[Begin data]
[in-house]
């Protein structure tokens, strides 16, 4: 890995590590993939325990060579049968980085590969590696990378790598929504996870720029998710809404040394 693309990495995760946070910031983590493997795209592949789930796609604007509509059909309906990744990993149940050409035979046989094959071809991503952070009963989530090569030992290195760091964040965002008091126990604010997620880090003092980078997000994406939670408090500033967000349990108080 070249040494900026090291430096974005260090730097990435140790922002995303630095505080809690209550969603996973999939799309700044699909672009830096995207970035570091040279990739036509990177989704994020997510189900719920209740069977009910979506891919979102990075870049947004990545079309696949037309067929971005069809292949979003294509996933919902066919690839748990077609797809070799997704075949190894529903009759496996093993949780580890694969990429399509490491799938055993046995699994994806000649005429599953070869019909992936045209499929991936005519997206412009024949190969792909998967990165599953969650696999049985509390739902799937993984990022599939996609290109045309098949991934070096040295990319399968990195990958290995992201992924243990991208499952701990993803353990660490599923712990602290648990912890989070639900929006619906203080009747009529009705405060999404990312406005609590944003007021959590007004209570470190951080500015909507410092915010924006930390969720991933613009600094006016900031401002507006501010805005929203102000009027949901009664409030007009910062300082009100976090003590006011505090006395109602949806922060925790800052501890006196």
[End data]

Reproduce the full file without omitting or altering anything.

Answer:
[in-house]
């Protein structure tokens, strides 16, 4: 890995590590993939325990060579049968980085590969590696990378790598929504996870720029998710809404040394 693309990495995760946070910031983590493997795209592949789930796609604007509509059909309906990744990993149940050409035979046989094959071809991503952070009963989530090569030992290195760091964040965002008091126990604010997620880090003092980078997000994406939670408090500033967000349990108080 070249040494900026090291430096974005260090730097990435140790922002995303630095505080809690209550969603996973999939799309700044699909672009830096995207970035570091040279990739036509990177989704994020997510189900719920209740069977009910979506891919979102990075870049947004990545079309696949037309067929971005069809292949979003294509996933919902066919690839748990077609797809070799997704075949190894529903009759496996093993949780580890694969990429399509490491799938055993046995699994994806000649005429599953070869019909992936045209499929991936005519997206412009024949190969792909998967990165599953969650696999049985509390739902799937993984990022599939996609290109045309098949991934070096040295990319399968990195990958290995992201992924243990991208499952701990993803353990660490599923712990602290648990912890989070639900929006619906203080009747009529009705405060999404990312406005609590944003007021959590007004209570470190951080500015909507410092915010924006930390969720991933613009600094006016900031401002507006501010805005929203102000009027949901009664409030007009910062300082009100976090003590006011505090006395109602949806922060925790800052501890006196």